"Mr. Blair," Rachael's pale green eyes were larger and more haunted by pain than he had ever seen them. "I need your help."
"What is it, honey? Mr. Blair's a little busy right now."
"I need you to see. You need to come see where Daddy buried my body. You need to tell them! I don't want him to hurt anyone else." She grabbed his forearms with icy fingers, the contact sending a cold shock through him that he'd never felt before with Rachael. The fledgling shaman jolted, resisting the urge to pull back. "Please!!!"
His spirit guide itself seemed to have fastened its teeth in his clothes, pulling inexorably in Rachael's direction. Ignoring his instincts would mean losing all the ground that he'd recently gained. Follow the vision . Whether the thought had come from his own mind or some other source, Blair couldn't ignore it, or the desperate spirit-girl before him. "Okay."
Her grip was surprisingly strong as she gave a last tug at Blair's wrist. Taking a deep breath, he edged over to the back bumper and peered hastily around it. Seeing that the coast was as clear as it was going to get, he suddenly bolted out from behind the cover, following the retreating swing of the black hair into the woods.
"Sandburg!!! Get back here!!" Simon screamed from behind him, and kept screaming various warnings. Blair knew to dodge the bullets as best he could, but otherwise, all his concentration was fixed on the fleeing ghost.
She took him, panting with the speed at which he needed to run, to a small clearing within sight of the back of the cabin. Pointing, Rachael directed Blair's attention to a small, slightly convex, grass-covered spot between two trees. "Here . . . I'm here!"
A grave as recent as Rachel's wouldn't be that overgrown, would have shown more disturbance to the soil. "I don't see anything," he muttered softly at the ghost. "I don't see it."
"It's under the grass," Rachel explained, suddenly becoming invisible again. Her voice remained, "Please, Mr. Blair, they need to see! The police need to be able to see it!!"
Under the grass? Kneeling, Blair saw that the little mound was covered in small squares of sheet sod, only partially rooted in. Urged on by the child's need for justice and an end to her continuing suffering, he began to pull the grass up, revealing a little hill of fresh dirt, what he'd expected to see.
Blair was pulling up the sod that concealed the relatively fresh grave, the child's profound sadness rolling around like an echo in his skull. For the first time, he felt the great power his soul had when he connected it to the natural and spiritual realities around him. For a spare moment, his hands appeared to him as the wolf's paws, digging to find the truth; by uncovering it, he would bury the suffering.
The shaman was so intent on his task that he didn't hear Myles. The murderer had padded out a small side door, abandoned his shotgun for a pistol, and was hoping to take advantage of the fact that there was only one man guarding the cabin. He was met with a different opportunity, an easier one.
"Don't move, Mr. Sandburg."
Blair turned on Myles with a look on his face that was at once wild and serene. Something in that look indicated to Myles that the younger man wasn't completely with him mentally. It didn't matter much; he wasn't a cop . . . he'd make an easy hostage, one that Adrian could hold on to as a shield, at least until he got to his truck. Myles tilted his hand, intending to pistol-whip Blair to keep the anthropologist quiet and sedate.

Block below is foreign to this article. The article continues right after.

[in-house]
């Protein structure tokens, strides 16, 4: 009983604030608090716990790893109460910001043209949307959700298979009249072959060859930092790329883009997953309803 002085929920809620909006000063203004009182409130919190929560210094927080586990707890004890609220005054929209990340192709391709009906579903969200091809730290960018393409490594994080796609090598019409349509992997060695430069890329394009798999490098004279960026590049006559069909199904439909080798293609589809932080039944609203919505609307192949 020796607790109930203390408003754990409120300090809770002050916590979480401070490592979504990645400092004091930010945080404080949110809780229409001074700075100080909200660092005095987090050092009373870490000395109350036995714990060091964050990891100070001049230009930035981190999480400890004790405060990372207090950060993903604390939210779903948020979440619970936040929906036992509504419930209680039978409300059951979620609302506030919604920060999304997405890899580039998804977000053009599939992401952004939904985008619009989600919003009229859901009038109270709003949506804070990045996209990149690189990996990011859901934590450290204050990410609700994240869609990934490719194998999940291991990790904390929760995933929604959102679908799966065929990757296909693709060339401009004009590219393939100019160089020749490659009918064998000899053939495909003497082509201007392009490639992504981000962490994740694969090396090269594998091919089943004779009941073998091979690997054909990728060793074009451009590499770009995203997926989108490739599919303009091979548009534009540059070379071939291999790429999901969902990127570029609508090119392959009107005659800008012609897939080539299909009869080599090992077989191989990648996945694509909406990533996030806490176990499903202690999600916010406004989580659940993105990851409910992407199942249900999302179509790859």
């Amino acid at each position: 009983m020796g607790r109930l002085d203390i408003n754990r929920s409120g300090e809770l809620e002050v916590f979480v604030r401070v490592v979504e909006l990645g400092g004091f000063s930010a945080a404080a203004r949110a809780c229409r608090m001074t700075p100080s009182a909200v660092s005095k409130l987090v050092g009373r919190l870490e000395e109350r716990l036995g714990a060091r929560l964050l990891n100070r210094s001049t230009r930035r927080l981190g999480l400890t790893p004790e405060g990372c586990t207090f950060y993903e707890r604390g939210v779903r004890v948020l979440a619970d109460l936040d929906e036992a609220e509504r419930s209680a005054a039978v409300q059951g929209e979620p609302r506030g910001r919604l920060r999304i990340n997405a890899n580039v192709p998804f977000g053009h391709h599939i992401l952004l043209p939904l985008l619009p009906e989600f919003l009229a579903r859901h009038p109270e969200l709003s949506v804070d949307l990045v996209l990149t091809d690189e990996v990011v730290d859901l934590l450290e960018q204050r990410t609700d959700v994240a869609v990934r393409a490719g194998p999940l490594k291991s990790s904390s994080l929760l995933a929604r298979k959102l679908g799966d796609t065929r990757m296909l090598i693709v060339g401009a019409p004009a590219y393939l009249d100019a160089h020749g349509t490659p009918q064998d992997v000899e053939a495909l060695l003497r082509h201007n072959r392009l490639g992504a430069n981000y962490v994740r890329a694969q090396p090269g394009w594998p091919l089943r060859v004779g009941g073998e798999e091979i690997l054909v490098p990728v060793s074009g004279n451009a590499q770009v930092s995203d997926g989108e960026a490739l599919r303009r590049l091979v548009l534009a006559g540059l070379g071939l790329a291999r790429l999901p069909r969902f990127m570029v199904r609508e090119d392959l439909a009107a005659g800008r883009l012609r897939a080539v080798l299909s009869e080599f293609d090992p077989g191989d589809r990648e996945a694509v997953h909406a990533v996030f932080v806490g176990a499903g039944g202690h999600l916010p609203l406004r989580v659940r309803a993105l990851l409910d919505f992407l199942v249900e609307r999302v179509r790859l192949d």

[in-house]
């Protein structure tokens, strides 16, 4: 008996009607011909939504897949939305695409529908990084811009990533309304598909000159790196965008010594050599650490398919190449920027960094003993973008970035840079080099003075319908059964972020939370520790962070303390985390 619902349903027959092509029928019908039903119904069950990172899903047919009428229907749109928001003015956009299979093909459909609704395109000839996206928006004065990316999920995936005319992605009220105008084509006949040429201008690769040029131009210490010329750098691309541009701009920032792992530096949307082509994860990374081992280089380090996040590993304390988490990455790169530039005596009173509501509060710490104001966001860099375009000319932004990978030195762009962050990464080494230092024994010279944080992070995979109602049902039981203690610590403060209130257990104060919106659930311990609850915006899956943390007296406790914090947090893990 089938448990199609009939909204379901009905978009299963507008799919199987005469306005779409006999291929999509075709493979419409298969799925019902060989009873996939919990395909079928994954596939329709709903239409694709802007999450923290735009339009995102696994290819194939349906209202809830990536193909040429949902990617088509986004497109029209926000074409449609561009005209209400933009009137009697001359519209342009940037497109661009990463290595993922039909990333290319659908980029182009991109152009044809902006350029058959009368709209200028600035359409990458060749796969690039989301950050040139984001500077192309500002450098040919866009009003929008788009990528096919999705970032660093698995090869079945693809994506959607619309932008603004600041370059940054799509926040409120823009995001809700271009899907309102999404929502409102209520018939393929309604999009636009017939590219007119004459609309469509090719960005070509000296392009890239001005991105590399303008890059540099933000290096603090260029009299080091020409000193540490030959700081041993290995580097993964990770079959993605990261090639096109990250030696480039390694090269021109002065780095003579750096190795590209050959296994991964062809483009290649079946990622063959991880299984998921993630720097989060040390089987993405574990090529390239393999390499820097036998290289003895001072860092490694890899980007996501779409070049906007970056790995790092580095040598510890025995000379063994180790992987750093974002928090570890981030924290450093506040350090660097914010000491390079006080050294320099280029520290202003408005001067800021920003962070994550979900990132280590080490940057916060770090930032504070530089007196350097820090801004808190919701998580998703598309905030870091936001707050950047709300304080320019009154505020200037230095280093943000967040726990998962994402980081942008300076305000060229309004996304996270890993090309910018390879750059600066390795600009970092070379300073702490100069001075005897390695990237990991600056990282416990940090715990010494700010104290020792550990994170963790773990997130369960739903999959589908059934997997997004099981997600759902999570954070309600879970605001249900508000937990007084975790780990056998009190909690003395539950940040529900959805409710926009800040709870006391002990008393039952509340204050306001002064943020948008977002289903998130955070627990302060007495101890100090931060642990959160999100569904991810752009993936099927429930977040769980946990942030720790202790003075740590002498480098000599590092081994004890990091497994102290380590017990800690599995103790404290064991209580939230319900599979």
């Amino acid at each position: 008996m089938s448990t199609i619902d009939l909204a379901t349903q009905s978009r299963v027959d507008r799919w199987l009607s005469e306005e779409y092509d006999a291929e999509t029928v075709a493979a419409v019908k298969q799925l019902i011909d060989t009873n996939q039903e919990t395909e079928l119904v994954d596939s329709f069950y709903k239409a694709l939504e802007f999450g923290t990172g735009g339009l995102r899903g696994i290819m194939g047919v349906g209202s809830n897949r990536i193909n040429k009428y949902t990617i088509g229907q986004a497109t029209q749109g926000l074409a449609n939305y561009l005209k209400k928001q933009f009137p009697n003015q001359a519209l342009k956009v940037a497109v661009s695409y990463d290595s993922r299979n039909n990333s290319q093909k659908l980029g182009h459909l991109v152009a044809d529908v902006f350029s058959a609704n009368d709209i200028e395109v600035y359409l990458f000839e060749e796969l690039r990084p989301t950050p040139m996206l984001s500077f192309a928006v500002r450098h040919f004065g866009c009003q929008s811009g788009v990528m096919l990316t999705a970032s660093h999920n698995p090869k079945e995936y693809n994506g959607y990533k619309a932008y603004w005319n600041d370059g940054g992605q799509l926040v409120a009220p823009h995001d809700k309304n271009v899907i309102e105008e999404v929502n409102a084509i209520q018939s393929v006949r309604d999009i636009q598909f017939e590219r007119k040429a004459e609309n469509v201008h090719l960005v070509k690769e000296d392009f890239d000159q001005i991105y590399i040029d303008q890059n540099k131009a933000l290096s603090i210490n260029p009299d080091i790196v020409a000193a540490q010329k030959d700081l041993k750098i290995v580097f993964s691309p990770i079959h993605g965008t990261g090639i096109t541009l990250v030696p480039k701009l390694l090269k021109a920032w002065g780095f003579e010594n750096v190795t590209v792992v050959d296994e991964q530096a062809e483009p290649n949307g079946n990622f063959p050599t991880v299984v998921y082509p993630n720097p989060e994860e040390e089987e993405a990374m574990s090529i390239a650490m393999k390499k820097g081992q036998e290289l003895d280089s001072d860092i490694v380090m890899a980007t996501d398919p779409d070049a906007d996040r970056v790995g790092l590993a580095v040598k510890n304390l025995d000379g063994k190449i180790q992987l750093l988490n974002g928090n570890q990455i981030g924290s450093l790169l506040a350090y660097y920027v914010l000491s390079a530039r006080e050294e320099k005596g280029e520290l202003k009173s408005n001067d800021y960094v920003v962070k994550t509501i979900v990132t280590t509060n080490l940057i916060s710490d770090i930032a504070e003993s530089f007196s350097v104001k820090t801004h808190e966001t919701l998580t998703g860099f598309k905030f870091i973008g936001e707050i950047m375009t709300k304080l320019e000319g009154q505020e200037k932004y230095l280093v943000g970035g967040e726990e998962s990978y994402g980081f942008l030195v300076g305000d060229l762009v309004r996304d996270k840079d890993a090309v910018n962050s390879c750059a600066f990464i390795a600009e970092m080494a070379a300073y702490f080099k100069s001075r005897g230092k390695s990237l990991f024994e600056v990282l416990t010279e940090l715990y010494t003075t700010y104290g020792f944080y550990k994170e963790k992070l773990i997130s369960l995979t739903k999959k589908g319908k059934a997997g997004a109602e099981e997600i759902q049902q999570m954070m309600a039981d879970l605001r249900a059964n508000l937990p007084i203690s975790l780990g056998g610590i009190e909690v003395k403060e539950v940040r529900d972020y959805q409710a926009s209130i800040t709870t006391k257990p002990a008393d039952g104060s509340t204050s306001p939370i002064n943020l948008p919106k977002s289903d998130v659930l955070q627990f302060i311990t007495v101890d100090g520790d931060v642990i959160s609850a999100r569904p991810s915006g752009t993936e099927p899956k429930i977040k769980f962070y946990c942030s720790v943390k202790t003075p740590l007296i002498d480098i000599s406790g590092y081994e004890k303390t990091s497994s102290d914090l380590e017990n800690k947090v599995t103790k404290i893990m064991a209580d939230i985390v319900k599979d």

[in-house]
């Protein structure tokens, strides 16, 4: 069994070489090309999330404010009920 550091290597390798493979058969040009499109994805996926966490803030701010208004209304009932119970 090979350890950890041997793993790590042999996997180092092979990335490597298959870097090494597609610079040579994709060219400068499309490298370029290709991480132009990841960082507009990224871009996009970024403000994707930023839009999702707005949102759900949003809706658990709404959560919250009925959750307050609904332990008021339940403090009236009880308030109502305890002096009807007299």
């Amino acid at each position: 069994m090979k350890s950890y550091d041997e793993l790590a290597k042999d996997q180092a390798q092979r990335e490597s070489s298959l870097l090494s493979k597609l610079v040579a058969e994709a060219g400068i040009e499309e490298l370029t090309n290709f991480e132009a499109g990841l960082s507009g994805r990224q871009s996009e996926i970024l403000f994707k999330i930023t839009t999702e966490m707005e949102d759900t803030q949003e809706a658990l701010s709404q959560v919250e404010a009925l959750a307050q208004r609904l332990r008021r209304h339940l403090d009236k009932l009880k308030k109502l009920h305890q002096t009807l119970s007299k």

Blair heard the little girl's voice before he saw her, and it shook him from his half-trance. Then, she materialized in front of him, and this time, the vision was for Myles himself. The black hair was caked with thickening, viscous blood, streams of it running down Rachael's cheeks, over her ears. The right side of her head, near the top of her skull, showed a deep indentation where the trophy had hit, bludgeoning her young life away.
Rachael's eyes were cold, full of anger and accusation. Her voice was eerily smooth, as calm as her appearance was violent. "You aren't going to hurt anyone ever again. You won't kill anyone anymore."
Myles felt the gun go cold in his numb fingers. He dropped it in shock and fear. "No, I killed you! I KILLED YOU! You're not real!"
"I am real, and you did this to me. Just like you were about to do to Mr. Blair. Like you did to Mommy, and maybe other people, too. You have to stop it, Daddy! You have to stop now!"
Myles inched back away from Blair and the bloody apparition of his daughter. "I'm going crazy . . . stay away from me . . ."
"What are you so scared of, Daddy? You're too afraid to look at what you did? You were scared of me, I know that. You were scared that I'd tell the police about Mommy, but why did you kill her? She never hurt you . . . I never did." Rachael edged closer to her father.
Myles was terrified, but he was pinned in place by the blood, the blue eyes that so resembled the scared ones of his wife as he pushed her down the stairs. "Stay back!" He screamed the phrase over and over, but Rachael didn't seem to listen. She came close enough to wrap her cold fingers around his hand.
A searing pain not born of her touch blazed through Adrian Myles' head, and he felt his body go numb. Gasping for a much-needed breath of air, he fell, clawing at the pulled-up sod and watching the eyes of the innocent that he had killed. His frightened stare became the blank one of death.